Darwin Devotees Make “Father of Evolution” Facebook Superstar

Hundreds of thousands of people from all walks of life joined a Facebook group devoted to the celebration of this year’s 200th anniversary of the birth of the “Father of Evolution,” Charles Darwin. Now the organizers of the Facebook group are hoping hundreds of thousands more will sign up to celebrate the 150th anniversary of the publishing of Darwin’s famous book, On the Origin of Species.

The runup to the anniversary in November will also be marked by a series of lectures by some of the most eminent thinkers about evolution, which anyone may register to attend online.


NGS illustration of Charles Darwin and the variety of life that intrigued him by Ned M. Seidler

By Brian Handwerk

Special contributor to NatGeo News Watch

Charles Darwin’s virtual birthday bash was such a smashing success its organizers are hoping for an encore.

A quarter of a million people joined a Facebook group (http://www.facebook.com/group.php?gid=53320310123) to record videos, pen poems, draw pictures, and otherwise wish the Father of Evolution a happy 200th.


Now Phil Terry and Kendall Crolius hope to top that effort and rally one million Darwin devotees to their cause by November 24. On the Origin of Species was first published on that date 150 years ago.

As On the Origin of Species is one of the most important books with some of the biggest ideas in the last 2,500 years, we think it deserves one of the biggest groups on Facebook, says the group’s Web site The Darwin 150 Project.

The viral, grassroots effort to celebrate all things Darwin has picked up steam around the globe, adding hundreds of people a day and drawing a wide range of Darwin enthusiasts to the cause with technologies like Twitter (http://twitter.com/Darwin150).

Proud Monkeys

“Phil calls us a rag-tag group of global volunteers,” Crolius said, though participants also refer to themselves as “a group of proud monkeys.”

The group is open to anyone with an interest in Darwin but includes some of the world’s top scientific minds, who will tackle evolutionary topics in a series of free, live webcast lectures this fall.

The first talk of five talks, by esteemed Harvard University Professor Emeritus Everett Mendelsohn, is slated for September 16. Fittingly, it will set the stage for the Darwin’s evolution revolution by exploring the “World Before Darwin.”

Later speakers will include Jonathan Weiner (October 7) & Sean Carroll (November 4) on On the Origin of Species itself, and E.O. Wilson on the future frontiers of evolutionary biology (November 24).

“We’ve been surprised and thrilled that these people are willing and happy to share their love of the subject with people who are not necessarily academics but just very interested in Darwin,” said Crolius, who in her day job is a founding partner of the Sulevia Group.

Telephone reading groups have also formed for those who wish to tackle the seminal text in a Socratic style dialogue with expert moderator Stephanie Aktipis, of Harvard’s Department of Organismic and Evolutionary Biology (fees may apply).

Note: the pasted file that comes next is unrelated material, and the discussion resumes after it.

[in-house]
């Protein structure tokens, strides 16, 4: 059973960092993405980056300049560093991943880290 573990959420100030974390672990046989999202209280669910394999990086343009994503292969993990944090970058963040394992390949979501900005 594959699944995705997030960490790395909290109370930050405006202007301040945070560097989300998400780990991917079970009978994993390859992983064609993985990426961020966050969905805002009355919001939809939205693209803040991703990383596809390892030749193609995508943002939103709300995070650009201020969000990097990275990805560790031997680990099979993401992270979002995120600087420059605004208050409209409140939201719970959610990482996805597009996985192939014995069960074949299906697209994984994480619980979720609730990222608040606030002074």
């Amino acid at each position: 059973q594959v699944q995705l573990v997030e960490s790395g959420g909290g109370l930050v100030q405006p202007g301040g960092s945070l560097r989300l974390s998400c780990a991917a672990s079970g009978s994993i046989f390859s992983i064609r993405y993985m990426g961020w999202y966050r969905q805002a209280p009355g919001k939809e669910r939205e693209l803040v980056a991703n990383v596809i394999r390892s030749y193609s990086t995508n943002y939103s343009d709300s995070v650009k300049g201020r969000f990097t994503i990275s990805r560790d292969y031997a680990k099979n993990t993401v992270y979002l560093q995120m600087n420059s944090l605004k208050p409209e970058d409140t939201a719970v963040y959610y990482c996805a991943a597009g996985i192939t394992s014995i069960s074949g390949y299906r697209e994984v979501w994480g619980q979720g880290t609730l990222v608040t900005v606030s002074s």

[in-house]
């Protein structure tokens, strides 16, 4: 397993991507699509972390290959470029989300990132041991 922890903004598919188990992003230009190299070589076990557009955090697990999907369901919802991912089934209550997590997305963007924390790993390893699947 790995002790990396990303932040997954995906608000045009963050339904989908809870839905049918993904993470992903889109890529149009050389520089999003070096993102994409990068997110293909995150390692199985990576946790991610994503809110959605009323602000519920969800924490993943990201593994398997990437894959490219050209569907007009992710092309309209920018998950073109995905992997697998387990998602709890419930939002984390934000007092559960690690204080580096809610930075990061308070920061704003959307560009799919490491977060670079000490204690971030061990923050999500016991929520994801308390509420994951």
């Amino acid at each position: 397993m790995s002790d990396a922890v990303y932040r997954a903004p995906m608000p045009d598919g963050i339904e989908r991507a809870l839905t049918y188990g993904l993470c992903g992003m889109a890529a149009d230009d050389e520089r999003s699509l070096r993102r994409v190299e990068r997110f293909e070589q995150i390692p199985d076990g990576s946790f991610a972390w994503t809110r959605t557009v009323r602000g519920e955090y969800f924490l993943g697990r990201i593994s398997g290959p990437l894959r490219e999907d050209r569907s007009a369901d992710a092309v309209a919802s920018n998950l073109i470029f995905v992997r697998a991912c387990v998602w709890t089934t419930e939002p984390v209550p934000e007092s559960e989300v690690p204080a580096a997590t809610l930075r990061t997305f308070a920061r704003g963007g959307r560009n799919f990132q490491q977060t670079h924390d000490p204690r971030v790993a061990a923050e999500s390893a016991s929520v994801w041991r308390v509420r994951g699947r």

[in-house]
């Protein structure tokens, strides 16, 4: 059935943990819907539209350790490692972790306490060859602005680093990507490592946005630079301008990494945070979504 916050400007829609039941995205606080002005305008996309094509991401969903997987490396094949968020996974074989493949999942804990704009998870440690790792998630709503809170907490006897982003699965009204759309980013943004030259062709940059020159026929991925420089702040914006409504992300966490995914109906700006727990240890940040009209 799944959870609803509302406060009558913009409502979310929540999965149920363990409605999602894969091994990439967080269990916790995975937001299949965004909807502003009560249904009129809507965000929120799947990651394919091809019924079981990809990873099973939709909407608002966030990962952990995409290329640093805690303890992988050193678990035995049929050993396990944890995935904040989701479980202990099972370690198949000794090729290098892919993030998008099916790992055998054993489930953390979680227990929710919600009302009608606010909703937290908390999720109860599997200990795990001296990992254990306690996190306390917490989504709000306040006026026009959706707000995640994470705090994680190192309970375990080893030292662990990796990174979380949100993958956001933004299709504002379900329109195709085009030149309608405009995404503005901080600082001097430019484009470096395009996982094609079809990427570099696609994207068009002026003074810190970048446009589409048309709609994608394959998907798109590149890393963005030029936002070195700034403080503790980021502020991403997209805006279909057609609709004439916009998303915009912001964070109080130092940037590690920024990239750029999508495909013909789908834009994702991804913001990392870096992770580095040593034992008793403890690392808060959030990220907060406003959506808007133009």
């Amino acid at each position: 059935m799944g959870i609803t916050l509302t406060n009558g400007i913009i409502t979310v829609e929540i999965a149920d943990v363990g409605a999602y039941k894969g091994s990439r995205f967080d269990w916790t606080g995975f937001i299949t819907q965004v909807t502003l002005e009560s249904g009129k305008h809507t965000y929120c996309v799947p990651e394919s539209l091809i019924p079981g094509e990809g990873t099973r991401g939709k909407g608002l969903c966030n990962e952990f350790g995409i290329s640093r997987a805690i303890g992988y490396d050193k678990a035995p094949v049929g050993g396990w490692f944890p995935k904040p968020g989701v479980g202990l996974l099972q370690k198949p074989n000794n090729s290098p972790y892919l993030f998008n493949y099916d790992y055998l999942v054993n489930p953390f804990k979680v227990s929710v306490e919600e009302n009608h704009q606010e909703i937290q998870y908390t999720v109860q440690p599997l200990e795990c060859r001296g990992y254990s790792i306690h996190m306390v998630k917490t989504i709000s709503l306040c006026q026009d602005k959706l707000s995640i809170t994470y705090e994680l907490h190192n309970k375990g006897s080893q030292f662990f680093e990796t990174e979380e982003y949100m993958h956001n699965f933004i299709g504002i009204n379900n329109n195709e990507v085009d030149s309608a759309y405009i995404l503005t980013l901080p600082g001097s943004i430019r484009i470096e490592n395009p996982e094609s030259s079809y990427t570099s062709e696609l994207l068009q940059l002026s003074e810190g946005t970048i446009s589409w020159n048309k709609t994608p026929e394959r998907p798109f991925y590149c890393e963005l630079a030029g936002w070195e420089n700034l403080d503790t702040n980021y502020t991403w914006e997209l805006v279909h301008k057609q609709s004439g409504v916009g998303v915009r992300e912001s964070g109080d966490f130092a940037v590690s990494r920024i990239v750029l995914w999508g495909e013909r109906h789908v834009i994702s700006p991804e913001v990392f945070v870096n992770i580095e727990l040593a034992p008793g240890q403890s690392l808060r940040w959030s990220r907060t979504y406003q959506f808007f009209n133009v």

Reading groups will meet Tuesdays October 6, November 3, and December 8.

Crolius said those who’ve never picked up Darwin’s famed book (online text available) might not be able to put it down once they give it a chance.

“He’s not just a brilliant scientist, he’s a wonderful writer,” she explained. “The way he describes things obviously reflects back on those extraordinary powers of observation which enabled him to hold all that information in his head and then connect the dots.”


Darwin Resources:

Darwin’s First Clues (National Geographic Magazine)

Was Darwin Wrong? (National Geographic Magazine)

PHOTOS: 7 Major “Missing Links” Since Darwin (National Geographic News)

“Instant” Evolution Seen in Darwin’s Finches, Study Says (National Geographic News)

Darwin’s Secret Notebooks (National Geographic Channel)

PHOTOS: How Do Species Evolve? (National Geographic News)

The Complete Work of Charles Darwin Online

Darwin Correspondence Project

Darwin Digital Libarary of Evolution

The Charles Darwin Trust



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More than forty years in U.S., UK, and South African media gives David Max Braun global perspective and experience across multiple storytelling platforms. His coverage of science, nature, politics, and technology has been published/broadcast by the BBC, CNN, NPR, AP, UPI, National Geographic, TechWeb, De Telegraaf, Travel World, and Argus South African Newspapers. He has published two books and won several journalism awards. In his 22-year career at National Geographic he was VP and editor in chief of National Geographic Digital Media, and the founding editor of the National Geographic Society blog, hosting a global discussion on issues resonating with the Society's mission and initiatives. He also directed the Society side of the Fulbright-National Geographic Digital Storytelling Fellowship, awarded to Americans seeking the opportunity to spend nine months abroad, engaging local communities and sharing stories from the field with a global audience. A regular expert on National Geographic Expeditions, David also lectures on storytelling for impact. He has 120,000 followers on social media: Facebook  Twitter  LinkedIn